An aspiring writer fascinated by what we simply are.
Quotes, art, questions, videos, podcasts, music, and whatever else inspires.
Spring by Edna St. Vincent Millay
To what purpose, April, do you return again? Beauty is not enough. You can no longer quiet me with the redness Of little leaves opening stickily. I know what I know. The sun is hot on my neck as I observe The spikes of the crocus. The smell of the earth is good. It is apparent that there is no death. But what does that signify? Not only under ground are the brains of men Eaten by maggots. Life in itself Is nothing, An empty cup, a flight of uncarpeted stairs. It is not enough that yearly, down this hill, April Comes like an idiot, babbling and strewing flowers.
Evil comes from a failure to think. It defies thought for as soon as thought tries to engage itself with evil and examine the premises and principles from which it originates, it is frustrated because it finds nothing there. That is the banality of evil.”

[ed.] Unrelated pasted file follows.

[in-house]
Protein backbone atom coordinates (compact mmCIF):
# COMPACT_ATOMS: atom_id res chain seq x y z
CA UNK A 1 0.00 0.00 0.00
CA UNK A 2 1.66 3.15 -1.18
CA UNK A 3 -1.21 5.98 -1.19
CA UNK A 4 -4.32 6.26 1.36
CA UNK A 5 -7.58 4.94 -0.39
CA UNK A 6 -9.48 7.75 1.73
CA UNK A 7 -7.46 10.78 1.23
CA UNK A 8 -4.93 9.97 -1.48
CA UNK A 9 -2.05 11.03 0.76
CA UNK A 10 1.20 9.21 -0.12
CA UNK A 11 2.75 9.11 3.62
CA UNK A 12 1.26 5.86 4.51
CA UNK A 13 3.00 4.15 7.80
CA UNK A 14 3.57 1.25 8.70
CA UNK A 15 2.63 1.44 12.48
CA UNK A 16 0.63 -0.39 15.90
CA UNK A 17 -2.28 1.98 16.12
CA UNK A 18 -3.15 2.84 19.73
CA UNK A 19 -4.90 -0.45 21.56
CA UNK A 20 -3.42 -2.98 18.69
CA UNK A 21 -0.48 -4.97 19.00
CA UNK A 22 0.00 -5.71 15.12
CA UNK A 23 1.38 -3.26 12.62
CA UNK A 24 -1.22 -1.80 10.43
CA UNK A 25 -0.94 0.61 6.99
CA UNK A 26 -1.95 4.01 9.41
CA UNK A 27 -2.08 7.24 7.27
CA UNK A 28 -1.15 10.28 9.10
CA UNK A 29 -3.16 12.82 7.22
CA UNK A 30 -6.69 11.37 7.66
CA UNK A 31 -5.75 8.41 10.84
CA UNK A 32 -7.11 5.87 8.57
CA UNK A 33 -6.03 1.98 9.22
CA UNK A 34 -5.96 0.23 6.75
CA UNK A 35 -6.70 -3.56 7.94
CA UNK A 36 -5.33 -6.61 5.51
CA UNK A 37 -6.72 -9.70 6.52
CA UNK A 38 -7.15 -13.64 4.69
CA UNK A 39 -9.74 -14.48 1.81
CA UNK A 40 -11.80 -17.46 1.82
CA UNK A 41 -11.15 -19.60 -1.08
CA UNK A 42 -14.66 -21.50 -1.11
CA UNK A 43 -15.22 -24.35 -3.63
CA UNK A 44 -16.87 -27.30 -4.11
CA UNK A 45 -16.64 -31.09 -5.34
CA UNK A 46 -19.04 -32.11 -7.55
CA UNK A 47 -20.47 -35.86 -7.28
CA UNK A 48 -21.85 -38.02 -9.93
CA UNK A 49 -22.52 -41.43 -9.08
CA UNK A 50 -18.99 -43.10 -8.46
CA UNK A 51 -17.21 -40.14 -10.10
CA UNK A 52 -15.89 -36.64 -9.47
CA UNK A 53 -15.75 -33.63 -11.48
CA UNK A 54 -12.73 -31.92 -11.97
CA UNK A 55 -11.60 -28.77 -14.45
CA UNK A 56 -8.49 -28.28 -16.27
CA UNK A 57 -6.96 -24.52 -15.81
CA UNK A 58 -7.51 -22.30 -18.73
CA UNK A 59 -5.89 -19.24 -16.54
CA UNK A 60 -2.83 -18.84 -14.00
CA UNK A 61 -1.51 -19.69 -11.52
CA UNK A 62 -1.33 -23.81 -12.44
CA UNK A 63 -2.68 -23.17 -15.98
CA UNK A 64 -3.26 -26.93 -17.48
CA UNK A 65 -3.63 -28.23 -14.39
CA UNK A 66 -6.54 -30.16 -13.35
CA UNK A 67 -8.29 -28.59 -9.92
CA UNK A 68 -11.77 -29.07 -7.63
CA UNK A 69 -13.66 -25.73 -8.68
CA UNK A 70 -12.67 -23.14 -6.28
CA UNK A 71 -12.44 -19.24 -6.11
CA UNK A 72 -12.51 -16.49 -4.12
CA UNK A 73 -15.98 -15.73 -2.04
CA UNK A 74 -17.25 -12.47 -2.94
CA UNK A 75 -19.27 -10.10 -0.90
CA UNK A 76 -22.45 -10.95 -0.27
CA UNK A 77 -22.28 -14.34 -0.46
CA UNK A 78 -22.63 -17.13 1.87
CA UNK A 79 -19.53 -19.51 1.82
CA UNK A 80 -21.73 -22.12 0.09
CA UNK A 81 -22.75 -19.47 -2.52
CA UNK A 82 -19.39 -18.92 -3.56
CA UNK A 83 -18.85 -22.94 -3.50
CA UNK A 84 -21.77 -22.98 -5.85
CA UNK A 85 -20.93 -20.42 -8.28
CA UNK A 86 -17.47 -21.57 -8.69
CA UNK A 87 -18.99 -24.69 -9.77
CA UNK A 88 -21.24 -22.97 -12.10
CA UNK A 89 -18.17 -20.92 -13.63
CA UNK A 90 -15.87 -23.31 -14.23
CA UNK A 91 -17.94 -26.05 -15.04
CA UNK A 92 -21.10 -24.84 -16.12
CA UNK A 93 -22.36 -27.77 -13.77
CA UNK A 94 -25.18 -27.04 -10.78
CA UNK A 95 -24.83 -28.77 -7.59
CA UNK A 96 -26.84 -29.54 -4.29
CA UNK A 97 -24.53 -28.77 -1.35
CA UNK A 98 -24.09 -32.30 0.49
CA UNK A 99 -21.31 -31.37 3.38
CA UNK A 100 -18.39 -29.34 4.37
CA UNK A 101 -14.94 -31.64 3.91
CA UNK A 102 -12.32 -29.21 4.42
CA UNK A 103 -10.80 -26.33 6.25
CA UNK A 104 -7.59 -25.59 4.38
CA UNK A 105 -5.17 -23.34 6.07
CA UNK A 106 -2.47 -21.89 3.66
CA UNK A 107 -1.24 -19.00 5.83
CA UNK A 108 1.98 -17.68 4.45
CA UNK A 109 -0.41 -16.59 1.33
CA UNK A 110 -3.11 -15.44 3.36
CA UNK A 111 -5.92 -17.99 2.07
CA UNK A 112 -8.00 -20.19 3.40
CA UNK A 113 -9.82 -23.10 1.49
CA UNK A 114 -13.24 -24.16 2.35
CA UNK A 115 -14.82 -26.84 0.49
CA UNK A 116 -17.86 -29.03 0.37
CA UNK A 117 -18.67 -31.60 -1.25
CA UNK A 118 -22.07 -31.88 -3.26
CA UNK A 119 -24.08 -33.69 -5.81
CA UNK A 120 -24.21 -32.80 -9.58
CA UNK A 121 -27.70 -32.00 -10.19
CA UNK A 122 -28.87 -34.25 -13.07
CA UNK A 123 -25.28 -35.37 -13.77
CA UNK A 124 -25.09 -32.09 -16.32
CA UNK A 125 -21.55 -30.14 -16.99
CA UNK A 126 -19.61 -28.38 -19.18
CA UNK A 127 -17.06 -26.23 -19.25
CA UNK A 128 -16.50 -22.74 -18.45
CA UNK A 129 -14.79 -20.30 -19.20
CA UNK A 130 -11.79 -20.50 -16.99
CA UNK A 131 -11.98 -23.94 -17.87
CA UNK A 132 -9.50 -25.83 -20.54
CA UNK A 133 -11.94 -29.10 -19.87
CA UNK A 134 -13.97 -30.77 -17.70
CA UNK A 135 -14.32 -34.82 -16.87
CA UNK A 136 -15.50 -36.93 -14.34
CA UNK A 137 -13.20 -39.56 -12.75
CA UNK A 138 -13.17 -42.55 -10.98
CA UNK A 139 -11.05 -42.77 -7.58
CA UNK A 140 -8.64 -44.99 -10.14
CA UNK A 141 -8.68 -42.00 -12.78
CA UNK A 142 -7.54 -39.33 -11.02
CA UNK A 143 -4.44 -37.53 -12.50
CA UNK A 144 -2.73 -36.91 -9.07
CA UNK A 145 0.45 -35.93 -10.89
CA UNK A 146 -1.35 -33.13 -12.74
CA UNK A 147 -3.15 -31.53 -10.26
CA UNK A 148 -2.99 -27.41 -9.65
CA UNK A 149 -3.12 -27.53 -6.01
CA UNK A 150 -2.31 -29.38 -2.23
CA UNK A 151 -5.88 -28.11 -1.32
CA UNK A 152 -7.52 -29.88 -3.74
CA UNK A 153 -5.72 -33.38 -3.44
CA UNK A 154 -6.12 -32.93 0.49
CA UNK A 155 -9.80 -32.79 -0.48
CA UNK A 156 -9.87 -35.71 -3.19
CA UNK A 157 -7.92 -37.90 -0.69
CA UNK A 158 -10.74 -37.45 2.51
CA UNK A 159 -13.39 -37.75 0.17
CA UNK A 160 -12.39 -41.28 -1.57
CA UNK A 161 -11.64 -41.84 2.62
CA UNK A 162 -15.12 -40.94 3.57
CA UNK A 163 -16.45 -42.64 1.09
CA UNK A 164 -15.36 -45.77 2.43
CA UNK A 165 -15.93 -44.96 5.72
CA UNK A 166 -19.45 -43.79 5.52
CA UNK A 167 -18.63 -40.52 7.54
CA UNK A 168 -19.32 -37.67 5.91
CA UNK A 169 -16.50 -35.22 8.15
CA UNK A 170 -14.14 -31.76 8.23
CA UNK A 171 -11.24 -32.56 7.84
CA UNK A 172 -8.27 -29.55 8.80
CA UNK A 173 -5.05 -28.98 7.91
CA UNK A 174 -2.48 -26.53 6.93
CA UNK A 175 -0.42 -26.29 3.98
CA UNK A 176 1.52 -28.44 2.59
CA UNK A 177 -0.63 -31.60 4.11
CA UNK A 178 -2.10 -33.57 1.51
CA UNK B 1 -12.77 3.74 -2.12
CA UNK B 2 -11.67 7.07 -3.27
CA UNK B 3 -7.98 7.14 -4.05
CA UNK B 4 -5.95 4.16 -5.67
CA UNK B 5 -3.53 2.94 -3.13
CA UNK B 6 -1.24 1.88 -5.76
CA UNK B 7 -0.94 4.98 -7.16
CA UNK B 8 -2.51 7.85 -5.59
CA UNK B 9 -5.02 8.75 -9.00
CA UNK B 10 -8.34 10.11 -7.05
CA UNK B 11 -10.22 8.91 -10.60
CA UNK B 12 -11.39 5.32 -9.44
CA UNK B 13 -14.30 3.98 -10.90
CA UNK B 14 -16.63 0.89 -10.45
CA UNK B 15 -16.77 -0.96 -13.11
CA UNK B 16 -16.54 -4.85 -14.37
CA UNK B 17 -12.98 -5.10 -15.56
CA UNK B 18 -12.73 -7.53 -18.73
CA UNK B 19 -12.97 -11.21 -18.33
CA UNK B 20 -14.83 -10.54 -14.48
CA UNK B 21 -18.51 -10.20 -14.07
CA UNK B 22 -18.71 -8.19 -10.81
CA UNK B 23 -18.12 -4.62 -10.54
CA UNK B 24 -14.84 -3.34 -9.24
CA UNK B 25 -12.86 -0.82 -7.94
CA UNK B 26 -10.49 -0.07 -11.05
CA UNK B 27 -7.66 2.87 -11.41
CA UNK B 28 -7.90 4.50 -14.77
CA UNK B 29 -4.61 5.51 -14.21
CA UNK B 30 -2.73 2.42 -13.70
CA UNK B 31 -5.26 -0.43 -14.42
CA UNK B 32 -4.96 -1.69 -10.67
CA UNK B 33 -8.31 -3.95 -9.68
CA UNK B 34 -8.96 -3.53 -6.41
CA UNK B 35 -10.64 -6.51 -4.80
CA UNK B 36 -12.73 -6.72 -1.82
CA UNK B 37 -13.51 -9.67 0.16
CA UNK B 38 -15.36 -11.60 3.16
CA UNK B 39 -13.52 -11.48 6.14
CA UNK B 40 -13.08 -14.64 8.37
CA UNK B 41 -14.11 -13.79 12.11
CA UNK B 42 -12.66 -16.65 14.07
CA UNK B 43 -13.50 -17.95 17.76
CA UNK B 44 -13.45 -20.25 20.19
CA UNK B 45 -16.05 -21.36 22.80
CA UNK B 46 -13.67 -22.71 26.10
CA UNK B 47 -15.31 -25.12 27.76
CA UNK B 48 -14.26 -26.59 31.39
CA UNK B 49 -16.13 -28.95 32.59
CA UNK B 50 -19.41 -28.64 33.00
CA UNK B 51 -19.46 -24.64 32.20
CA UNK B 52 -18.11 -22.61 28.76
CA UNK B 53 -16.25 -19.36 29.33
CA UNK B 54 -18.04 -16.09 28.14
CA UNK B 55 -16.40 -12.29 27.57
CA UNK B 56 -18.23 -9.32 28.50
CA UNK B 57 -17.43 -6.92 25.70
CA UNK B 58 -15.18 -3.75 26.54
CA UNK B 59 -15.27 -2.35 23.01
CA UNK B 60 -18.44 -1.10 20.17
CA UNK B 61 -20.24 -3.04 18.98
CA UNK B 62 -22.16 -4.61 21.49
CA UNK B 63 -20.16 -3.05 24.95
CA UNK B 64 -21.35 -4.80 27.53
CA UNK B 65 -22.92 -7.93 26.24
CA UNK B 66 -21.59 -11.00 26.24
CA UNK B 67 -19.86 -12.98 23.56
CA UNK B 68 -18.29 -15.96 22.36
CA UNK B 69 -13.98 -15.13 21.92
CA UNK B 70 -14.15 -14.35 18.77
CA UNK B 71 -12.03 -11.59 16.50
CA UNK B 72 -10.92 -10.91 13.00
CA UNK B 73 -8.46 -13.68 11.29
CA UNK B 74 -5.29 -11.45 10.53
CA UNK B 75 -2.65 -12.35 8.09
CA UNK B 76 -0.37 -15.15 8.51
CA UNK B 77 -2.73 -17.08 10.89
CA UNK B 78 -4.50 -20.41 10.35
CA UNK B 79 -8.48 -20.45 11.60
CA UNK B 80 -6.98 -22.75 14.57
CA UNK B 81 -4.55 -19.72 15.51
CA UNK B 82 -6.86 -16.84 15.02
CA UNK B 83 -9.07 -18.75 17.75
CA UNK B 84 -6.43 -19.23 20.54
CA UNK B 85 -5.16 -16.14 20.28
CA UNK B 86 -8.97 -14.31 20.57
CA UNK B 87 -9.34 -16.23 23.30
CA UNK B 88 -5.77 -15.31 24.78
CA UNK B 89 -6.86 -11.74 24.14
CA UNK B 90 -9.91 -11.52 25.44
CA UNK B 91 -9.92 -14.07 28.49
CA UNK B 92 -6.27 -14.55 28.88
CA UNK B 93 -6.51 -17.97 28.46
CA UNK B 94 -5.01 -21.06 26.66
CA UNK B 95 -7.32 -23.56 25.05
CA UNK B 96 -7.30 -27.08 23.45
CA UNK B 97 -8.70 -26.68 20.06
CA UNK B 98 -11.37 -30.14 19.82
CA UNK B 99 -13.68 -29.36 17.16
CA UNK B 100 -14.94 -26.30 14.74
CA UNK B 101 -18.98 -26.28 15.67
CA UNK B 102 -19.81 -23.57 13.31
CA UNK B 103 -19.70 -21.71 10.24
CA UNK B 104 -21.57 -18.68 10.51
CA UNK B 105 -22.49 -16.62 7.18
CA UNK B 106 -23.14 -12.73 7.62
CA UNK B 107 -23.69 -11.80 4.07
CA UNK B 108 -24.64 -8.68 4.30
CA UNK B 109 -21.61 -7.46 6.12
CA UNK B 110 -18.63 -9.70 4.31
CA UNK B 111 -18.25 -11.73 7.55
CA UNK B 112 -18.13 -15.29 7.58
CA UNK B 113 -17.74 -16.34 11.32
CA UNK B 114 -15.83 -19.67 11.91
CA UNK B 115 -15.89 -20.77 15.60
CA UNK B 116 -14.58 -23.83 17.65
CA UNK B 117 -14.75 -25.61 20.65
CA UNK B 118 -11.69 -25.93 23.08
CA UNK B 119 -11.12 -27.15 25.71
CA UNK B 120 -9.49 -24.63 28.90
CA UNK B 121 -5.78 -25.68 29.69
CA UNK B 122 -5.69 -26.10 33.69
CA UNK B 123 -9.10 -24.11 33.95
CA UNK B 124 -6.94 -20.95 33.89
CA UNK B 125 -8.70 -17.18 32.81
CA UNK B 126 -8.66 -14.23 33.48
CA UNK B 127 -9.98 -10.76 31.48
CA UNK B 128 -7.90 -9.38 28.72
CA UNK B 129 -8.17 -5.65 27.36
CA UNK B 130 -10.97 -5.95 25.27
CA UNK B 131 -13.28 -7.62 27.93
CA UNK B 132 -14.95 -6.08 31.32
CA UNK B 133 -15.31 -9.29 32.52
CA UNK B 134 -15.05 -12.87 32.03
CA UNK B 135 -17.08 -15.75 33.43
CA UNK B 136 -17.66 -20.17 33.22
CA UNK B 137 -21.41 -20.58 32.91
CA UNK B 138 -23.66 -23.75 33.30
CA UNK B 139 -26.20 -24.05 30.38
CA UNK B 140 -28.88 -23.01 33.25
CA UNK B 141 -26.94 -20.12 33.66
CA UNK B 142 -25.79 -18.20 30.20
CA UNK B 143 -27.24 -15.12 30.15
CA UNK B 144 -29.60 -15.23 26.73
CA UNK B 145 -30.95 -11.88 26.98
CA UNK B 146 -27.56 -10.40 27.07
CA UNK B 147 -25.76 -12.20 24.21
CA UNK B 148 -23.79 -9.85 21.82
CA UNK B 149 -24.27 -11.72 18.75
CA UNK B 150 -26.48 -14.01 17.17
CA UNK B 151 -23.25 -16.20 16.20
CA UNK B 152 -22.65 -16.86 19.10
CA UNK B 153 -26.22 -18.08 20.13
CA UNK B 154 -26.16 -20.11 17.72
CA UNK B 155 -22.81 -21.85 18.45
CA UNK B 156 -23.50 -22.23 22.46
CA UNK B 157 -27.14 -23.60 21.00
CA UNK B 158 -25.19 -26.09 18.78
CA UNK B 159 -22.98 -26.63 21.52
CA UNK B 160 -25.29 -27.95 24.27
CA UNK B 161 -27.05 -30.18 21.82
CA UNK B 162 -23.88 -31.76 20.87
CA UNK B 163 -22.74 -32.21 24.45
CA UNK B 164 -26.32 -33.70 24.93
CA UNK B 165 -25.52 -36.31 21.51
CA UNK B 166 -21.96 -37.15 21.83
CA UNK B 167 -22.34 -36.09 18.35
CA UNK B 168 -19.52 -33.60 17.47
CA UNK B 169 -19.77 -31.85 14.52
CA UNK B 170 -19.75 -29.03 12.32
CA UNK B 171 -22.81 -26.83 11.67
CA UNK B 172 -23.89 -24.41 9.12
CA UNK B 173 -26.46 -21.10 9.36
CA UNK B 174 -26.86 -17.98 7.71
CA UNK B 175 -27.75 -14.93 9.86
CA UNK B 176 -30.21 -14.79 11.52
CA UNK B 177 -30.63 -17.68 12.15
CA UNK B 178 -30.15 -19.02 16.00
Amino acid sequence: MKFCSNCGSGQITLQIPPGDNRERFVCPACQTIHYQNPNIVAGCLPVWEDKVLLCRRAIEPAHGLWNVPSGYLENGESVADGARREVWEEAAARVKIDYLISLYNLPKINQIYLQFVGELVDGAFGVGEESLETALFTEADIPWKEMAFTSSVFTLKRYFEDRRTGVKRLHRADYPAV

― Hannah Arendt, Eichmann in Jerusalem: A Report on the Banality of Evil
Good can be radical; evil can never be radical, it can only be extreme, for it possesses neither depth nor any demonic dimension yet—and this is its horror—it can spread like a fungus over the surface of the earth and lay waste the entire world. Evil comes from a failure to think.”
— Hannah Arendt, Eichmann in Jerusalem: A Report on the Banality of Evil
You are busy being born for the whole long ascent of life, and then, after some apex, you are busy dying—that’s the logic of the line, as I interpret it. Here, “being born” is an open and existential category: you are gaining experience, living intensely in the present, before the period of life when you are finished with the new. This “dying” doesn’t have to be negative. It, too, is an open and existential category of being: the age when the bulk of your experience, the succession of days lived in the present, is mostly over. You turn reflective, interior; you examine and sort and tally. You reach a point where so much is behind you, but it continues to exist somewhere, as memory and absence at once, as images you’ll never see again. None of it matters; it is gone. But it all matters; it lingers.”